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This article is part of Rubicon’s Spring Greening series, where you can learn how to green up your cleanup this spring.

In many homes and businesses, the kitchen is the heart of the action—which means it’s often also the epicenter of domestic mess and waste. While it can be very rewarding to finally tackle a neglected closet, attic, or storage unit, few cleaning projects are as immediately gratifying and helpful to daily life as refreshing your kitchen.

The task can be overwhelming, so it’s helpful to approach the project as two separate chores: cleaning up (your counters, oven, floors, etc.) and cleaning out (your refrigerator, cabinets, and pantry).

Cleaning Up: Choosing the Right Cleaning Products

Scrubbing down countertops and other kitchen surfaces is not rocket science: many commonly available cleaning products can clear the crud. The important thing is choosing cleaning products that not only clean well, but do so without damaging the environment or creating health and disposal complications for you and the people you live with.

Many of the products we use for cleaning, like sprays, soaps, and detergents, ultimately end up going down the drain and into our wastewater, where they can have damaging effects on the health of humans and aquatic wildlife. Some products even qualify as hazardous waste by virtue of the chemicals they contain, and carry legal penalties for improper disposal. If not adequately rinsed from surfaces used for cooking and food preparation, they can also end up in our food.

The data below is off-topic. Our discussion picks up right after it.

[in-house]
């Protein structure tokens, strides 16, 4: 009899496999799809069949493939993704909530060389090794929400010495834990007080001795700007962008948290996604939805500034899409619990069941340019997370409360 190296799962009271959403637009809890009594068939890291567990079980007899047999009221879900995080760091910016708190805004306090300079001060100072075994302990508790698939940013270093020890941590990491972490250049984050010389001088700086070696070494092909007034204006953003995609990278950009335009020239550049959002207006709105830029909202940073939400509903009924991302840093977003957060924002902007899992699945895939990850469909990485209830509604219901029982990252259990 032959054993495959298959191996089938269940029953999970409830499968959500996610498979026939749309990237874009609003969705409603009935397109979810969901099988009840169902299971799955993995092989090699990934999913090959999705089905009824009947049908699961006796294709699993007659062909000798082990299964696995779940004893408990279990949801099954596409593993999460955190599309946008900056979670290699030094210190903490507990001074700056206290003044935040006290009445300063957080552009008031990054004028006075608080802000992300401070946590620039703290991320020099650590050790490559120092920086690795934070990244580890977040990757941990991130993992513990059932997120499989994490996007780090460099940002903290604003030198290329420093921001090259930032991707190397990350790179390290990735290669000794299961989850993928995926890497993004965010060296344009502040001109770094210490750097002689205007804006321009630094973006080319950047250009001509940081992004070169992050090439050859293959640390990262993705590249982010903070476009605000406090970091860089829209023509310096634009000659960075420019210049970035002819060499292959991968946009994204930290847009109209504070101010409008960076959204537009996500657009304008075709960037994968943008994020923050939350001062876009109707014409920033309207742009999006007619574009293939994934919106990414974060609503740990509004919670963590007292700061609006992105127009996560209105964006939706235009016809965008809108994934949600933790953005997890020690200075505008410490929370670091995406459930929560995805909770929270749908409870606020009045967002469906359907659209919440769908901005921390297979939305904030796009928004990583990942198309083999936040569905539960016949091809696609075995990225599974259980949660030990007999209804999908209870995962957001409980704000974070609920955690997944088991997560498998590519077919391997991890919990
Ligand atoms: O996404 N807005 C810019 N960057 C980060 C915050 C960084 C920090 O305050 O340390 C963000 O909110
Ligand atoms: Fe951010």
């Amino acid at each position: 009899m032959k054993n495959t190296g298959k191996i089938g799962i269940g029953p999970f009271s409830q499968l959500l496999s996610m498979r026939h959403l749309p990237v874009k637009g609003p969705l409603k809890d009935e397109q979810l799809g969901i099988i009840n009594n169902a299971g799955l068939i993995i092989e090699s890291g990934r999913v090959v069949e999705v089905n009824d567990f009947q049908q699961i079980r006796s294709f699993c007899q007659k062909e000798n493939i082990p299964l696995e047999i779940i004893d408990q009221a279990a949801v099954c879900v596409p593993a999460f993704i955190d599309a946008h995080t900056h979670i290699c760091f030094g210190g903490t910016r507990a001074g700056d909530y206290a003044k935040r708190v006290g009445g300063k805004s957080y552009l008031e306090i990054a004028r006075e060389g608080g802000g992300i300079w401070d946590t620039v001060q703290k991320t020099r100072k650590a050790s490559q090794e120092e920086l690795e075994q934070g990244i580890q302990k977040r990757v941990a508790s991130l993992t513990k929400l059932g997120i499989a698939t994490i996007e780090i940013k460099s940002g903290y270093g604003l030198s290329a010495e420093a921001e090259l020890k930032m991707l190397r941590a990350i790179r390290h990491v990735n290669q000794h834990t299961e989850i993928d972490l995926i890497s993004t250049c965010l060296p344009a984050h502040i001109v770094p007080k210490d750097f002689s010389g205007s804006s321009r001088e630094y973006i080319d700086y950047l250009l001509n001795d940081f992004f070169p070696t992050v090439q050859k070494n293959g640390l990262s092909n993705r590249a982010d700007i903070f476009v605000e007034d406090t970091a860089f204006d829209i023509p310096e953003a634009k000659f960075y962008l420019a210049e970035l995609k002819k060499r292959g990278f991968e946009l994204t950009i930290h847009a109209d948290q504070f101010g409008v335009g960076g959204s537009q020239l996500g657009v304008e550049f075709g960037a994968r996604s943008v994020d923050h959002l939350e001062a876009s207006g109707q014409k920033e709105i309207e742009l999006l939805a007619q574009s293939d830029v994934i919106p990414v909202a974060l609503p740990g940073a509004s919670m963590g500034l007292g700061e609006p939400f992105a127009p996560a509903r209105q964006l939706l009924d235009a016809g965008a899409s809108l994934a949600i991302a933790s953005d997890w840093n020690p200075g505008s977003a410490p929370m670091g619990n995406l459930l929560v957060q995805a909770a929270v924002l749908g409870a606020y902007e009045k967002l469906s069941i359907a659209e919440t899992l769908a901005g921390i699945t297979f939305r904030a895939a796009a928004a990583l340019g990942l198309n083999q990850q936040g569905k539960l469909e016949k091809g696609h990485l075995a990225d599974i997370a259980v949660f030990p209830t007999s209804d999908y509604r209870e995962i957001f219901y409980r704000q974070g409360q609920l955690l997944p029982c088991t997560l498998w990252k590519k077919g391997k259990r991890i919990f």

A common culprit in the contamination of water—and the subsequent contamination of soil, plants, and wildlife—are surfactants. These chemicals are responsible for loosening the grime on the object or surface you want to clean.

Many surfactants biodegrade slowly, with half-lives that are decades long, and/or biodegrade into chemical compounds that are even more toxic. For example, according to the EPA, “alkylphenol ethoxylates, a common surfactant ingredient in cleaners, have been shown in laboratory studies to function as an ‘endocrine disrupter,’ causing adverse reproductive effects of the types seen in wildlife exposed to polluted waters.”

Furthermore, some cleaning products may, per the EPA, “contain chemicals associated with eye, skin, or respiratory irritation, or other human health issues.”

Fortunately, these issues are easy to avoid. For a quick solution, we’ve prepared a quick list of eco-conscious cleaning products.

For a more exhaustive repository of research and products, you can explore the EPA’s Safer Choice program and its list of Design for Environment (DfE)-certified disinfectants. If you’re short on time or money, remember that you can clean a lot of things with good old fashioned vinegar, or even baking soda.

Cleaning Out Your Refrigerator and Pantry

As we mentioned in our overview to the Spring Greening program, food should not simply be thrown into the trash! When landfilled, food waste contributes significantly to methane emissions, a greenhouse gas 21 times more potent than CO2.

There’s a lot you can do with would-be food waste before disposing of it, and here are some tips for getting the most out of the odds and ends in your refrigerator: